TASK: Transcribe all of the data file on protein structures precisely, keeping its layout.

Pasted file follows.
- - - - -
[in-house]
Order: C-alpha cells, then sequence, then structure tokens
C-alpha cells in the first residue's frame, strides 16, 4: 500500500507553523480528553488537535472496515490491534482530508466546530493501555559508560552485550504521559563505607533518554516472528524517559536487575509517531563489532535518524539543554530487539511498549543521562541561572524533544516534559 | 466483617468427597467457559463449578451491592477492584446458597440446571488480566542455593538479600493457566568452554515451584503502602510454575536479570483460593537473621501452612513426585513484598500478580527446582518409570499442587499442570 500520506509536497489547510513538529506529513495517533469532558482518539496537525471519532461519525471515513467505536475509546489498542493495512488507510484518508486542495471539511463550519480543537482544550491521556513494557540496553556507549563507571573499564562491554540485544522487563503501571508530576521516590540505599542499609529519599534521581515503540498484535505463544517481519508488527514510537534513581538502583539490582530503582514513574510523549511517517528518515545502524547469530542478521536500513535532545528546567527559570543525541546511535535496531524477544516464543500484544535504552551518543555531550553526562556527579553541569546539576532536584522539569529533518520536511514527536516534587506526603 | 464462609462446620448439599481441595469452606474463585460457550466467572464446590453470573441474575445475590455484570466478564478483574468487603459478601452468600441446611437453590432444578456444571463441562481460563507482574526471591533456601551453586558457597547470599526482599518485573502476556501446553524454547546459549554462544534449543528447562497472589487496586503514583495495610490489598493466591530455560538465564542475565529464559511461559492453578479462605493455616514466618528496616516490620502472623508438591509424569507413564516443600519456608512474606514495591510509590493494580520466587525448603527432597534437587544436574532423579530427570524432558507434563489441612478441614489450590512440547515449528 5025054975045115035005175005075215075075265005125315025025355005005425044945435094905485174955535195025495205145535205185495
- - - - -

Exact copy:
[in-house]
Order: C-alpha cells, then sequence, then structure tokens
C-alpha cells in the first residue's frame, strides 16, 4: 500500500507553523480528553488537535472496515490491534482530508466546530493501555559508560552485550504521559563505607533518554516472528524517559536487575509517531563489532535518524539543554530487539511498549543521562541561572524533544516534559 | 466483617468427597467457559463449578451491592477492584446458597440446571488480566542455593538479600493457566568452554515451584503502602510454575536479570483460593537473621501452612513426585513484598500478580527446582518409570499442587499442570 500520506509536497489547510513538529506529513495517533469532558482518539496537525471519532461519525471515513467505536475509546489498542493495512488507510484518508486542495471539511463550519480543537482544550491521556513494557540496553556507549563507571573499564562491554540485544522487563503501571508530576521516590540505599542499609529519599534521581515503540498484535505463544517481519508488527514510537534513581538502583539490582530503582514513574510523549511517517528518515545502524547469530542478521536500513535532545528546567527559570543525541546511535535496531524477544516464543500484544535504552551518543555531550553526562556527579553541569546539576532536584522539569529533518520536511514527536516534587506526603 | 464462609462446620448439599481441595469452606474463585460457550466467572464446590453470573441474575445475590455484570466478564478483574468487603459478601452468600441446611437453590432444578456444571463441562481460563507482574526471591533456601551453586558457597547470599526482599518485573502476556501446553524454547546459549554462544534449543528447562497472589487496586503514583495495610490489598493466591530455560538465564542475565529464559511461559492453578479462605493455616514466618528496616516490620502472623508438591509424569507413564516443600519456608512474606514495591510509590493494580520466587525448603527432597534437587544436574532423579530427570524432558507434563489441612478441614489450590512440547515449528 5025054975045115035005175005075215075075265005125315025025355005005425044945435094905485174955535195025495205145535205185495